President Trump, reflected in a television camera, speaks with the coronavirus task force at a White House briefing on March 18. (Jabin Botsford/The Washington Post)
Trump, with Alex Azar, left, and Steve Monroe of the CDC, holds a picture of the coronavirus during a tour of the CDC in Atlanta on March 6. (Getty Images)
Flowers are tied to trees with ribbons on March 13 outside Life Care Center, a long-term-care facility in Kirkland, Wash., that was linked to multiple coronavirus cases. (Reuters)
Jackie Copeland wipes down her cart in an effort to protect against the coronavirus before shopping at a Walmart in Fairfield, Calif., on Feb. 29. (Nick Otto for The Washington Post)
It may never be known how many thousands of deaths, or millions of infections, might have been prevented with a response that was more coherent, urgent and effective. But even now, there are many indications that the administration’s handling of the crisis had potentially devastating consequences.
The automakers said they are racing to produce as many of the medical devices as possible. But their relatively late start means the bulk of their production could come after the peak of virus cases hits the country.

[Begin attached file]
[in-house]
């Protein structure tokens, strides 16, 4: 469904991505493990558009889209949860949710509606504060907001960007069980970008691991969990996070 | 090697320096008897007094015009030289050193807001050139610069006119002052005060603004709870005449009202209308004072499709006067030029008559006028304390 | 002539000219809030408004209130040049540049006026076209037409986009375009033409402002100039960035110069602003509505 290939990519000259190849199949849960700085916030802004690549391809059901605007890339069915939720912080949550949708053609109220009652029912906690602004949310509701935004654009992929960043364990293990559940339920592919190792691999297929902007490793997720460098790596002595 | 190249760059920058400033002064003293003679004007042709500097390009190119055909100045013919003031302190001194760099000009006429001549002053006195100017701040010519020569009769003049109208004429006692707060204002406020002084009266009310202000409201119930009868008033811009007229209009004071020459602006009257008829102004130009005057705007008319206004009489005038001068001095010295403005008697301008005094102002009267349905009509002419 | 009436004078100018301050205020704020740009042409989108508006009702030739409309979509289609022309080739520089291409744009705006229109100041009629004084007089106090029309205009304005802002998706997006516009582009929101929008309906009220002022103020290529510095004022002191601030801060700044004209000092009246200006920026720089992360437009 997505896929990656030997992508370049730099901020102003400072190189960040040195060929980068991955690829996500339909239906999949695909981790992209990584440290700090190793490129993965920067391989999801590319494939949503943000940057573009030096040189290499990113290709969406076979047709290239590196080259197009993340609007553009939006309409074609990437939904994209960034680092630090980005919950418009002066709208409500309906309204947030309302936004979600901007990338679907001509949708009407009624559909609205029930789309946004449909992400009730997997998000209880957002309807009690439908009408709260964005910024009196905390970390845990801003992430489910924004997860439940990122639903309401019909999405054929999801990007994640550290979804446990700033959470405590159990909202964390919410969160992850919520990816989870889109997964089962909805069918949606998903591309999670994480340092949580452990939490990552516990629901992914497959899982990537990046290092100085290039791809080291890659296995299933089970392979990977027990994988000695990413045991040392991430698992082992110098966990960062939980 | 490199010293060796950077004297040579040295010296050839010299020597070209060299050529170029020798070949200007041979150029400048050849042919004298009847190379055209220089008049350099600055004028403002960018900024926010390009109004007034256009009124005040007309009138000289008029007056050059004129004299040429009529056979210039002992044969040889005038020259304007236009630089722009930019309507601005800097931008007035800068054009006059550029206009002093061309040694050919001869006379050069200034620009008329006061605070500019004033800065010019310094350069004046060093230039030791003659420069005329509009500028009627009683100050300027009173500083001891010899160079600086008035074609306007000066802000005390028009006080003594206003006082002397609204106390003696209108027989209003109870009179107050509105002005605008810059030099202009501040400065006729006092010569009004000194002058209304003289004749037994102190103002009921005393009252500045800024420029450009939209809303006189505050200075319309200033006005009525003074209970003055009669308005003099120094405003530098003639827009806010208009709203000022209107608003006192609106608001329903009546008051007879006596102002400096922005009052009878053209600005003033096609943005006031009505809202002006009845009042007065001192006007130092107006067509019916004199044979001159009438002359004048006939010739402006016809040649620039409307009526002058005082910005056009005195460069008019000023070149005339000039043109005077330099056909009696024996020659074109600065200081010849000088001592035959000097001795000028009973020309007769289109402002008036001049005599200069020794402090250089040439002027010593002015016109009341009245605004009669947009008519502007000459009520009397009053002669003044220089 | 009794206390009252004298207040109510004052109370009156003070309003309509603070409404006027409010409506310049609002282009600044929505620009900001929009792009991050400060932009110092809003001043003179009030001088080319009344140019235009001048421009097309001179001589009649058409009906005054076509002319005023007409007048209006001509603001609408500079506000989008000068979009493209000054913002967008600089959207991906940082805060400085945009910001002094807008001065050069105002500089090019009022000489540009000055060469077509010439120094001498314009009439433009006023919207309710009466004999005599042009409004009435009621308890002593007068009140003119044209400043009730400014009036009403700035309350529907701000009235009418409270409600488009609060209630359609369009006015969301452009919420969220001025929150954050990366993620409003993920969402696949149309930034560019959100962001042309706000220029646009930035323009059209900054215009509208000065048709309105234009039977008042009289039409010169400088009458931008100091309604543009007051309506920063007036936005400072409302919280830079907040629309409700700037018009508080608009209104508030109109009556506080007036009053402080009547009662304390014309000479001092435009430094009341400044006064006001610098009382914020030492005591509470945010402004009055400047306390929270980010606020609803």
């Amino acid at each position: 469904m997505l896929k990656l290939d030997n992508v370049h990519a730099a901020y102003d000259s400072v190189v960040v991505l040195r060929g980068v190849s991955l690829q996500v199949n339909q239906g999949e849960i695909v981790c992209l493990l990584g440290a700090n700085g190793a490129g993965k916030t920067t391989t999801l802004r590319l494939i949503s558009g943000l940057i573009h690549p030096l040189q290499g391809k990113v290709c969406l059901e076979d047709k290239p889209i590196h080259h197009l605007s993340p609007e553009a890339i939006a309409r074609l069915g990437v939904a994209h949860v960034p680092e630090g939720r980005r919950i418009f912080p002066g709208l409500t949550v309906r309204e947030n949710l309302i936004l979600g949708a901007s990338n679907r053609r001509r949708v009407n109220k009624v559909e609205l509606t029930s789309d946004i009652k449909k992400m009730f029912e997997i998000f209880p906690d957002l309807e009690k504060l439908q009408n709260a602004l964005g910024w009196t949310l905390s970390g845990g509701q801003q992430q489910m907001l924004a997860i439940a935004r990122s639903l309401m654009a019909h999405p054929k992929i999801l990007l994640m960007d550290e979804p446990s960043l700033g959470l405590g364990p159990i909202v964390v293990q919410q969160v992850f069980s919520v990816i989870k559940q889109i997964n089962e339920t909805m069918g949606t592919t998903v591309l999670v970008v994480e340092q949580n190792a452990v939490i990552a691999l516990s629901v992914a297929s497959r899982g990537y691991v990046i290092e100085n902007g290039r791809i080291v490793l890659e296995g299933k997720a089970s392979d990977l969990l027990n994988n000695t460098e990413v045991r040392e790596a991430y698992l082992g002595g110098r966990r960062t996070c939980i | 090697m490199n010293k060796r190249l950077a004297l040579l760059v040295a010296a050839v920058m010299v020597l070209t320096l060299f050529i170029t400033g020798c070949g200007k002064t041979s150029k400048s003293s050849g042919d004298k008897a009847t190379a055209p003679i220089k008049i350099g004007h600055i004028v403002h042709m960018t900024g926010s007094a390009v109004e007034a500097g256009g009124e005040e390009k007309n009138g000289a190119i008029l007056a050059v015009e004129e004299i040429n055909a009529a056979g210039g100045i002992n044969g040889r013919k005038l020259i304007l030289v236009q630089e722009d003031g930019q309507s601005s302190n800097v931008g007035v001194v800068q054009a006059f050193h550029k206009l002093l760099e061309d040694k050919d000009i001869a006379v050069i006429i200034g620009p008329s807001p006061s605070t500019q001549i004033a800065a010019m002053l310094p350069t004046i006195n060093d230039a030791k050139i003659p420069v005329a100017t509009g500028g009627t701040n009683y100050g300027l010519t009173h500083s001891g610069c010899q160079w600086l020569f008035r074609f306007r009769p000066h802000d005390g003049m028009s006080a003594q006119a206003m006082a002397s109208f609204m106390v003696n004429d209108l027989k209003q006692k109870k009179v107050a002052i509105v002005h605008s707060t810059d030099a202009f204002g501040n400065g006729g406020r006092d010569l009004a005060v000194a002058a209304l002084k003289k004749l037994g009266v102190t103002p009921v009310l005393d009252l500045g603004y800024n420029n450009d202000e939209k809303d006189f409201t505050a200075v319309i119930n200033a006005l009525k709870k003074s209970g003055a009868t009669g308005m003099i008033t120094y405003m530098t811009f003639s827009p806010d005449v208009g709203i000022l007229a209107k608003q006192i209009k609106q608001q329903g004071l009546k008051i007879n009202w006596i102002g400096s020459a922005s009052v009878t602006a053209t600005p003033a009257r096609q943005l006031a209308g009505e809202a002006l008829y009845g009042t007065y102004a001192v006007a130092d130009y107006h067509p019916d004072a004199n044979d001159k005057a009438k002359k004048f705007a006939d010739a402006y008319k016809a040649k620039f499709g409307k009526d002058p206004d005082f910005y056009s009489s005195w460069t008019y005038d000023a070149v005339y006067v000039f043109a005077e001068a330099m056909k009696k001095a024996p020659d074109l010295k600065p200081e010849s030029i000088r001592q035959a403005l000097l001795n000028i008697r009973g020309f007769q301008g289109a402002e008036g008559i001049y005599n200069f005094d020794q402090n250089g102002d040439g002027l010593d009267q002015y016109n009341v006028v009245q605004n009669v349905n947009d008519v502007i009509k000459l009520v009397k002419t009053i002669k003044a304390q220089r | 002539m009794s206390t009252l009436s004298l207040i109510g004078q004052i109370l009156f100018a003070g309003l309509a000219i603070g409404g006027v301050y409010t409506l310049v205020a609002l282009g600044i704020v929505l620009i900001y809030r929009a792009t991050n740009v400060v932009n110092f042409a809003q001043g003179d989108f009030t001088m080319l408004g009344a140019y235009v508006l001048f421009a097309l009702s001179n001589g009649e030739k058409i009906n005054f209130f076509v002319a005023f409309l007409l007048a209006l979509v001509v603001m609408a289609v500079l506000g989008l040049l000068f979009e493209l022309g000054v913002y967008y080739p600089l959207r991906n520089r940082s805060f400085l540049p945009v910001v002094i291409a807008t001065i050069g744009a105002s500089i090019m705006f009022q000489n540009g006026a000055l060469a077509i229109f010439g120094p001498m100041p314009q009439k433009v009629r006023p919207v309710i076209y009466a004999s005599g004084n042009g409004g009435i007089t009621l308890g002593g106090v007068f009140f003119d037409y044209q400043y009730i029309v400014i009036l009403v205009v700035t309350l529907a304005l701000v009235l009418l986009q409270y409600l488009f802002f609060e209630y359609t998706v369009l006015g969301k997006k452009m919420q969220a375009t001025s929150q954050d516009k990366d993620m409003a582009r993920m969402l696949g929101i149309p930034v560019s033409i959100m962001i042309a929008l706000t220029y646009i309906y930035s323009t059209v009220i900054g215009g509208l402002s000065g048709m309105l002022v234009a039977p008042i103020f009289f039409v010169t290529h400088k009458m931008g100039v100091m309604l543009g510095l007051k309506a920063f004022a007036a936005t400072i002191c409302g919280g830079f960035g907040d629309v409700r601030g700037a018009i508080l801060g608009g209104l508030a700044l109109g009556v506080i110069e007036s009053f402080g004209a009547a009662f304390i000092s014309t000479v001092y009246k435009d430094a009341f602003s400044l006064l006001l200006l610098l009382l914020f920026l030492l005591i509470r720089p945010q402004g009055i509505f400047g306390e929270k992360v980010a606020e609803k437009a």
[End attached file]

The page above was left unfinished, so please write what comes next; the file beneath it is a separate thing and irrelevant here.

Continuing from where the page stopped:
Facing a global pandemic, President Trump still seems to lurch from moment to moment, with his methods and messages each day disconnected from — and in some cases contradictory to — the ones just prior.
The president’s announcement that he is putting the intelligence community’s inspector general on leave comes one week after his claim of “presidential supervision” over the pandemic recovery watchdog, an ominous attempt to limit independent oversight.
“This latest act of reprisal against the Intelligence Community threatens to have a chilling effect against all willing to speak truth to power,” House Speaker Nancy Pelosi (D-Calif.) said in a statement.